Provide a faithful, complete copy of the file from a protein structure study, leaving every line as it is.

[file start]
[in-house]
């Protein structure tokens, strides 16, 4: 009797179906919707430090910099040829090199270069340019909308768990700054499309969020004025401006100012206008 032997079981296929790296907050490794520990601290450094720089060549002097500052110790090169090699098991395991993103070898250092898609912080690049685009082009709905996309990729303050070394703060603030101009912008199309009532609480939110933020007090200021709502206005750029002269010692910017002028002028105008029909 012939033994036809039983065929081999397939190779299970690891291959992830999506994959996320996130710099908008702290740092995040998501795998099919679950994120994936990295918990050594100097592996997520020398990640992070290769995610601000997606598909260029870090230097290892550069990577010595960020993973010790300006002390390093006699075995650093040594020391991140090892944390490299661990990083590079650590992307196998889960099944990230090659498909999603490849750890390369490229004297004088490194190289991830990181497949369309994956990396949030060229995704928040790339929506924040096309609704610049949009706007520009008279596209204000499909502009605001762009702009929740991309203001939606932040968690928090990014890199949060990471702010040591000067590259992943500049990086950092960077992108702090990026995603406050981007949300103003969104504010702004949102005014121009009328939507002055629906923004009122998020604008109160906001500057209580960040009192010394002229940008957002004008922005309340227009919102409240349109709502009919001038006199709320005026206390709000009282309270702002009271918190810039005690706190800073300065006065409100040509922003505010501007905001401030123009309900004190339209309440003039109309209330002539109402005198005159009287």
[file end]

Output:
[in-house]
């Protein structure tokens, strides 16, 4: 009797179906919707430090910099040829090199270069340019909308768990700054499309969020004025401006100012206008 032997079981296929790296907050490794520990601290450094720089060549002097500052110790090169090699098991395991993103070898250092898609912080690049685009082009709905996309990729303050070394703060603030101009912008199309009532609480939110933020007090200021709502206005750029002269010692910017002028002028105008029909 012939033994036809039983065929081999397939190779299970690891291959992830999506994959996320996130710099908008702290740092995040998501795998099919679950994120994936990295918990050594100097592996997520020398990640992070290769995610601000997606598909260029870090230097290892550069990577010595960020993973010790300006002390390093006699075995650093040594020391991140090892944390490299661990990083590079650590992307196998889960099944990230090659498909999603490849750890390369490229004297004088490194190289991830990181497949369309994956990396949030060229995704928040790339929506924040096309609704610049949009706007520009008279596209204000499909502009605001762009702009929740991309203001939606932040968690928090990014890199949060990471702010040591000067590259992943500049990086950092960077992108702090990026995603406050981007949300103003969104504010702004949102005014121009009328939507002055629906923004009122998020604008109160906001500057209580960040009192010394002229940008957002004008922005309340227009919102409240349109709502009919001038006199709320005026206390709000009282309270702002009271918190810039005690706190800073300065006065409100040509922003505010501007905001401030123009309900004190339209309440003039109309209330002539109402005198005159009287």